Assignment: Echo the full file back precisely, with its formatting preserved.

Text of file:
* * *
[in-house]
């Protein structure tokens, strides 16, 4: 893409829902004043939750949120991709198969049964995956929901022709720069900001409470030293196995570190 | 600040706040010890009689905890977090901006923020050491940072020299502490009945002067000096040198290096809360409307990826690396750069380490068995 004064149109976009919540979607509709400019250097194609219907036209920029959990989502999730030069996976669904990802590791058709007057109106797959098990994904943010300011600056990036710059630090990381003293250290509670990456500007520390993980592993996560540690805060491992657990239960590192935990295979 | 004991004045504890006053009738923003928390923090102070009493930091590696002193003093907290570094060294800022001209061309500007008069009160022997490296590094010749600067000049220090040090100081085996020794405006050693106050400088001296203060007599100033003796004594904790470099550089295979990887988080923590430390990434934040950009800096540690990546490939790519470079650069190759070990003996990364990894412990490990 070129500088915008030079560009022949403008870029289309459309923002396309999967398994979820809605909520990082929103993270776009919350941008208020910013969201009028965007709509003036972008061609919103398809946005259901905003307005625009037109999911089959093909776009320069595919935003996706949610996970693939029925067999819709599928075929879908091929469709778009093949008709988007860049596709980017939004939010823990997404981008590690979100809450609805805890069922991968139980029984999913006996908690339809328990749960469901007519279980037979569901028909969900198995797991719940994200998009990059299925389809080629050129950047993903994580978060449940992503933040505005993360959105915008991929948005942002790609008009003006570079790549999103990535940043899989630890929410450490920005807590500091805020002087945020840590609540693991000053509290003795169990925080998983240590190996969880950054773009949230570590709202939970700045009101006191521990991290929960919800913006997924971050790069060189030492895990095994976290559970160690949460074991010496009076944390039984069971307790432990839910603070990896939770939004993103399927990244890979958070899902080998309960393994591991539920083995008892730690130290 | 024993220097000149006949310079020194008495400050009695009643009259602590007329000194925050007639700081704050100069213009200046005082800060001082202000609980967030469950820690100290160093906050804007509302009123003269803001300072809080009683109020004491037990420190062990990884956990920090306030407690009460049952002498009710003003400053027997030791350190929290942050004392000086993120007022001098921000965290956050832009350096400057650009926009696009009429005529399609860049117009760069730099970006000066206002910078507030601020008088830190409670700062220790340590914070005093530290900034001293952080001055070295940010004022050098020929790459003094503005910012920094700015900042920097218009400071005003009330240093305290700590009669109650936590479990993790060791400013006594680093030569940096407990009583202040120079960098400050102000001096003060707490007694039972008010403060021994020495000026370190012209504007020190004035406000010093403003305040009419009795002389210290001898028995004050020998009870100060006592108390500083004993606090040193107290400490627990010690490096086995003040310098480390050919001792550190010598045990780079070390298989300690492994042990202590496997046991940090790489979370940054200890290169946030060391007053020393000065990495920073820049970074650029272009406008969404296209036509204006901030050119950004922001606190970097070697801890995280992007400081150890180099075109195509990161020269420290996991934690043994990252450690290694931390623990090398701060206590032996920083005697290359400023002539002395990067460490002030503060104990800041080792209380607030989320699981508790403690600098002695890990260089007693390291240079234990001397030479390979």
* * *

[in-house]
């Protein structure tokens, strides 16, 4: 893409829902004043939750949120991709198969049964995956929901022709720069900001409470030293196995570190 | 600040706040010890009689905890977090901006923020050491940072020299502490009945002067000096040198290096809360409307990826690396750069380490068995 004064149109976009919540979607509709400019250097194609219907036209920029959990989502999730030069996976669904990802590791058709007057109106797959098990994904943010300011600056990036710059630090990381003293250290509670990456500007520390993980592993996560540690805060491992657990239960590192935990295979 | 004991004045504890006053009738923003928390923090102070009493930091590696002193003093907290570094060294800022001209061309500007008069009160022997490296590094010749600067000049220090040090100081085996020794405006050693106050400088001296203060007599100033003796004594904790470099550089295979990887988080923590430390990434934040950009800096540690990546490939790519470079650069190759070990003996990364990894412990490990 070129500088915008030079560009022949403008870029289309459309923002396309999967398994979820809605909520990082929103993270776009919350941008208020910013969201009028965007709509003036972008061609919103398809946005259901905003307005625009037109999911089959093909776009320069595919935003996706949610996970693939029925067999819709599928075929879908091929469709778009093949008709988007860049596709980017939004939010823990997404981008590690979100809450609805805890069922991968139980029984999913006996908690339809328990749960469901007519279980037979569901028909969900198995797991719940994200998009990059299925389809080629050129950047993903994580978060449940992503933040505005993360959105915008991929948005942002790609008009003006570079790549999103990535940043899989630890929410450490920005807590500091805020002087945020840590609540693991000053509290003795169990925080998983240590190996969880950054773009949230570590709202939970700045009101006191521990991290929960919800913006997924971050790069060189030492895990095994976290559970160690949460074991010496009076944390039984069971307790432990839910603070990896939770939004993103399927990244890979958070899902080998309960393994591991539920083995008892730690130290 | 024993220097000149006949310079020194008495400050009695009643009259602590007329000194925050007639700081704050100069213009200046005082800060001082202000609980967030469950820690100290160093906050804007509302009123003269803001300072809080009683109020004491037990420190062990990884956990920090306030407690009460049952002498009710003003400053027997030791350190929290942050004392000086993120007022001098921000965290956050832009350096400057650009926009696009009429005529399609860049117009760069730099970006000066206002910078507030601020008088830190409670700062220790340590914070005093530290900034001293952080001055070295940010004022050098020929790459003094503005910012920094700015900042920097218009400071005003009330240093305290700590009669109650936590479990993790060791400013006594680093030569940096407990009583202040120079960098400050102000001096003060707490007694039972008010403060021994020495000026370190012209504007020190004035406000010093403003305040009419009795002389210290001898028995004050020998009870100060006592108390500083004993606090040193107290400490627990010690490096086995003040310098480390050919001792550190010598045990780079070390298989300690492994042990202590496997046991940090790489979370940054200890290169946030060391007053020393000065990495920073820049970074650029272009406008969404296209036509204006901030050119950004922001606190970097070697801890995280992007400081150890180099075109195509990161020269420290996991934690043994990252450690290694931390623990090398701060206590032996920083005697290359400023002539002395990067460490002030503060104990800041080792209380607030989320699981508790403690600098002695890990260089007693390291240079234990001397030479390979």